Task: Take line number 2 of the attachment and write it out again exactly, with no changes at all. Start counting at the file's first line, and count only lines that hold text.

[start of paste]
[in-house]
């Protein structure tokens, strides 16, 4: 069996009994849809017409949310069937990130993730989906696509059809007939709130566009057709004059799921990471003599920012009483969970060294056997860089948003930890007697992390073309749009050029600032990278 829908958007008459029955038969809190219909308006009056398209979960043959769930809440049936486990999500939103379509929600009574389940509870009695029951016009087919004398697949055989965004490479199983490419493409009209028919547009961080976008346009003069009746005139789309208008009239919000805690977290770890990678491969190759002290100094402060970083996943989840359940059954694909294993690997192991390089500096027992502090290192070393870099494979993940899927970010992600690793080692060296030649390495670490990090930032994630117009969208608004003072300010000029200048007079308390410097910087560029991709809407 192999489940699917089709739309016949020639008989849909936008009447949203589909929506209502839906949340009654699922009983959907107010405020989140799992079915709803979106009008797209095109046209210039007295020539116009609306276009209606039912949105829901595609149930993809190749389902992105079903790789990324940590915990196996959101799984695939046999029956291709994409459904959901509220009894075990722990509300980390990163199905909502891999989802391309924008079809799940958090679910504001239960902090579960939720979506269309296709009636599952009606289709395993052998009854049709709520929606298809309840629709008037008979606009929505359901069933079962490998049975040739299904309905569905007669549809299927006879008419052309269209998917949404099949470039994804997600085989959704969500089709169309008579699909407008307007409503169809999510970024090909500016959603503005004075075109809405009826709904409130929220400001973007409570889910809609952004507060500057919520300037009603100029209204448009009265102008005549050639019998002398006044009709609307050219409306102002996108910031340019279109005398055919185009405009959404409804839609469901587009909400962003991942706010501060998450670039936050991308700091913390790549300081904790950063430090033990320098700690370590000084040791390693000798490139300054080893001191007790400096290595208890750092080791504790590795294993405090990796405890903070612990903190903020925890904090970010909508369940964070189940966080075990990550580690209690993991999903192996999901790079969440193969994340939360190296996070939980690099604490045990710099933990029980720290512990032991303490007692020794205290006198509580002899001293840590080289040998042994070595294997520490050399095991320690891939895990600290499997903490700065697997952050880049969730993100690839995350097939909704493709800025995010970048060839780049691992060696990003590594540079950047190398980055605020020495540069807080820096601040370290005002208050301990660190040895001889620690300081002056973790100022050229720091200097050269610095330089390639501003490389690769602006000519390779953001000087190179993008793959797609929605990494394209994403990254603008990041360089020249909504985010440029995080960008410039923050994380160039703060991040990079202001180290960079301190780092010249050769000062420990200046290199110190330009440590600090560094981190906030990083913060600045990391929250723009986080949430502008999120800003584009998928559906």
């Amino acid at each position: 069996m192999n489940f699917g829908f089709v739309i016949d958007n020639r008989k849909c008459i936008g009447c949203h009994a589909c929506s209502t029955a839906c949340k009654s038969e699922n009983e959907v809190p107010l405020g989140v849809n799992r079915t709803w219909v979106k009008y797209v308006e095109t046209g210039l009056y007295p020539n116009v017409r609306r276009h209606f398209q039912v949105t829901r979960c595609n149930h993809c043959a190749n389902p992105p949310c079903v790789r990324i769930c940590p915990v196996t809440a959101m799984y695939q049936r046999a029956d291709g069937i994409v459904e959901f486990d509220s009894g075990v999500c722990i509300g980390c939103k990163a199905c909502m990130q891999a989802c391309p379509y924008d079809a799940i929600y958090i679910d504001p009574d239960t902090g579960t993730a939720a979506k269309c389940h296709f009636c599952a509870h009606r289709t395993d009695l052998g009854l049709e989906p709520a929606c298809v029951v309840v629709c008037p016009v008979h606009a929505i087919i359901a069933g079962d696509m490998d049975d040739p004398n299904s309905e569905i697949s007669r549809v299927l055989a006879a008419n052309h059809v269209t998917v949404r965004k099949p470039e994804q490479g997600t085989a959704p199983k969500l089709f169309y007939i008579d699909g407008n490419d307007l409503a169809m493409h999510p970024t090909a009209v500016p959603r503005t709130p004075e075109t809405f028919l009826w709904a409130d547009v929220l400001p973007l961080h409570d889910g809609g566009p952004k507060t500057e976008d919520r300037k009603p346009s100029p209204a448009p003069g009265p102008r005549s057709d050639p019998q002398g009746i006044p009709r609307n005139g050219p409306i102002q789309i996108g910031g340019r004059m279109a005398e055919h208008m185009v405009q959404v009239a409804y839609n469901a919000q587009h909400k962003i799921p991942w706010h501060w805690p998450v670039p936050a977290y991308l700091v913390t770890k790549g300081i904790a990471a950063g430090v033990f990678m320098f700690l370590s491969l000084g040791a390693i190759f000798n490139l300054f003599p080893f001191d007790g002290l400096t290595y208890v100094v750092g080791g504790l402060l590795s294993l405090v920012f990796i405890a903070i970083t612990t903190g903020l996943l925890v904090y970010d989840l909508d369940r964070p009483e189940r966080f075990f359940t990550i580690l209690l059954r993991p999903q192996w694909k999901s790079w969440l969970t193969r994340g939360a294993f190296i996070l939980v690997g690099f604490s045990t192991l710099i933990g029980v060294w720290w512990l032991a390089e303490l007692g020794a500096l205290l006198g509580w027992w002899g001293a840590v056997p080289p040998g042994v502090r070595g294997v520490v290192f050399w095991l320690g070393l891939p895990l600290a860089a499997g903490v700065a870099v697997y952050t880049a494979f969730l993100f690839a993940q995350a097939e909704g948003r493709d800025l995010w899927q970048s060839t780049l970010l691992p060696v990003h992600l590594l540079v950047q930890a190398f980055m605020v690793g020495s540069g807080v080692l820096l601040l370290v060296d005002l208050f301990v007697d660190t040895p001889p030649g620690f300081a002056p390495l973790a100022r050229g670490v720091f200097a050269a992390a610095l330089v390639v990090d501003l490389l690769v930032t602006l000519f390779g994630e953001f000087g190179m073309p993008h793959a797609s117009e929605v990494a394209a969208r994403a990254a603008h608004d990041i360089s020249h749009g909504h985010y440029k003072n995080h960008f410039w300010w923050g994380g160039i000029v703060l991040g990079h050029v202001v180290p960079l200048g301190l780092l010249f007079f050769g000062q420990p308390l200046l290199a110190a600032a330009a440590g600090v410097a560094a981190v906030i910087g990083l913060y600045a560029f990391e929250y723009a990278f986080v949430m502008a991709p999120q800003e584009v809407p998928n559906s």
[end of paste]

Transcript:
């Protein structure tokens, strides 16, 4: 069996009994849809017409949310069937990130993730989906696509059809007939709130566009057709004059799921990471003599920012009483969970060294056997860089948003930890007697992390073309749009050029600032990278 829908958007008459029955038969809190219909308006009056398209979960043959769930809440049936486990999500939103379509929600009574389940509870009695029951016009087919004398697949055989965004490479199983490419493409009209028919547009961080976008346009003069009746005139789309208008009239919000805690977290770890990678491969190759002290100094402060970083996943989840359940059954694909294993690997192991390089500096027992502090290192070393870099494979993940899927970010992600690793080692060296030649390495670490990090930032994630117009969208608004003072300010000029200048007079308390410097910087560029991709809407 192999489940699917089709739309016949020639008989849909936008009447949203589909929506209502839906949340009654699922009983959907107010405020989140799992079915709803979106009008797209095109046209210039007295020539116009609306276009209606039912949105829901595609149930993809190749389902992105079903790789990324940590915990196996959101799984695939046999029956291709994409459904959901509220009894075990722990509300980390990163199905909502891999989802391309924008079809799940958090679910504001239960902090579960939720979506269309296709009636599952009606289709395993052998009854049709709520929606298809309840629709008037008979606009929505359901069933079962490998049975040739299904309905569905007669549809299927006879008419052309269209998917949404099949470039994804997600085989959704969500089709169309008579699909407008307007409503169809999510970024090909500016959603503005004075075109809405009826709904409130929220400001973007409570889910809609952004507060500057919520300037009603100029209204448009009265102008005549050639019998002398006044009709609307050219409306102002996108910031340019279109005398055919185009405009959404409804839609469901587009909400962003991942706010501060998450670039936050991308700091913390790549300081904790950063430090033990320098700690370590000084040791390693000798490139300054080893001191007790400096290595208890750092080791504790590795294993405090990796405890903070612990903190903020925890904090970010909508369940964070189940966080075990990550580690209690993991999903192996999901790079969440193969994340939360190296996070939980690099604490045990710099933990029980720290512990032991303490007692020794205290006198509580002899001293840590080289040998042994070595294997520490050399095991320690891939895990600290499997903490700065697997952050880049969730993100690839995350097939909704493709800025995010970048060839780049691992060696990003590594540079950047190398980055605020020495540069807080820096601040370290005002208050301990660190040895001889620690300081002056973790100022050229720091200097050269610095330089390639501003490389690769602006000519390779953001000087190179993008793959797609929605990494394209994403990254603008990041360089020249909504985010440029995080960008410039923050994380160039703060991040990079202001180290960079301190780092010249050769000062420990200046290199110190330009440590600090560094981190906030990083913060600045990391929250723009986080949430502008999120800003584009998928559906």